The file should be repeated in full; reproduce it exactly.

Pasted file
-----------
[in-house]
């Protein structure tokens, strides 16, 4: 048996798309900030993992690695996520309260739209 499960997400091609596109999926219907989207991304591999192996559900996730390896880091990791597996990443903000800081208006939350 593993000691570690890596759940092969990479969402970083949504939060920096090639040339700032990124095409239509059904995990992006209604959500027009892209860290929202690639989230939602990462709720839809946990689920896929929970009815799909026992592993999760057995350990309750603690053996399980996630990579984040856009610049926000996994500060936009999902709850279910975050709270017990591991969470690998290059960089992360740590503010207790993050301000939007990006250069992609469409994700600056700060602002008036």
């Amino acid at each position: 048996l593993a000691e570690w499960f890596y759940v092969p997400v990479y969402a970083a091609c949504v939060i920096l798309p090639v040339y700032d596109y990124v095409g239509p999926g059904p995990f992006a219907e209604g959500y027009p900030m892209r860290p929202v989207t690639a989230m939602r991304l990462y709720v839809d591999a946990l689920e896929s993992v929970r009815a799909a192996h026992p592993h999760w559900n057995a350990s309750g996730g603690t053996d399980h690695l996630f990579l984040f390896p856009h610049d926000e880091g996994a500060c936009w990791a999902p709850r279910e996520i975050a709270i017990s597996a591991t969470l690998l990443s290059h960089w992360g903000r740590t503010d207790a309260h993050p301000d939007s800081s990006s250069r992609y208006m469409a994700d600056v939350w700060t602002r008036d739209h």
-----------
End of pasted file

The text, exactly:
[in-house]
């Protein structure tokens, strides 16, 4: 048996798309900030993992690695996520309260739209 499960997400091609596109999926219907989207991304591999192996559900996730390896880091990791597996990443903000800081208006939350 593993000691570690890596759940092969990479969402970083949504939060920096090639040339700032990124095409239509059904995990992006209604959500027009892209860290929202690639989230939602990462709720839809946990689920896929929970009815799909026992592993999760057995350990309750603690053996399980996630990579984040856009610049926000996994500060936009999902709850279910975050709270017990591991969470690998290059960089992360740590503010207790993050301000939007990006250069992609469409994700600056700060602002008036």
């Amino acid at each position: 048996l593993a000691e570690w499960f890596y759940v092969p997400v990479y969402a970083a091609c949504v939060i920096l798309p090639v040339y700032d596109y990124v095409g239509p999926g059904p995990f992006a219907e209604g959500y027009p900030m892209r860290p929202v989207t690639a989230m939602r991304l990462y709720v839809d591999a946990l689920e896929s993992v929970r009815a799909a192996h026992p592993h999760w559900n057995a350990s309750g996730g603690t053996d399980h690695l996630f990579l984040f390896p856009h610049d926000e880091g996994a500060c936009w990791a999902p709850r279910e996520i975050a709270i017990s597996a591991t969470l690998l990443s290059h960089w992360g903000r740590t503010d207790a309260h993050p301000d939007s800081s990006s250069r992609y208006m469409a994700d600056v939350w700060t602002r008036d739209h």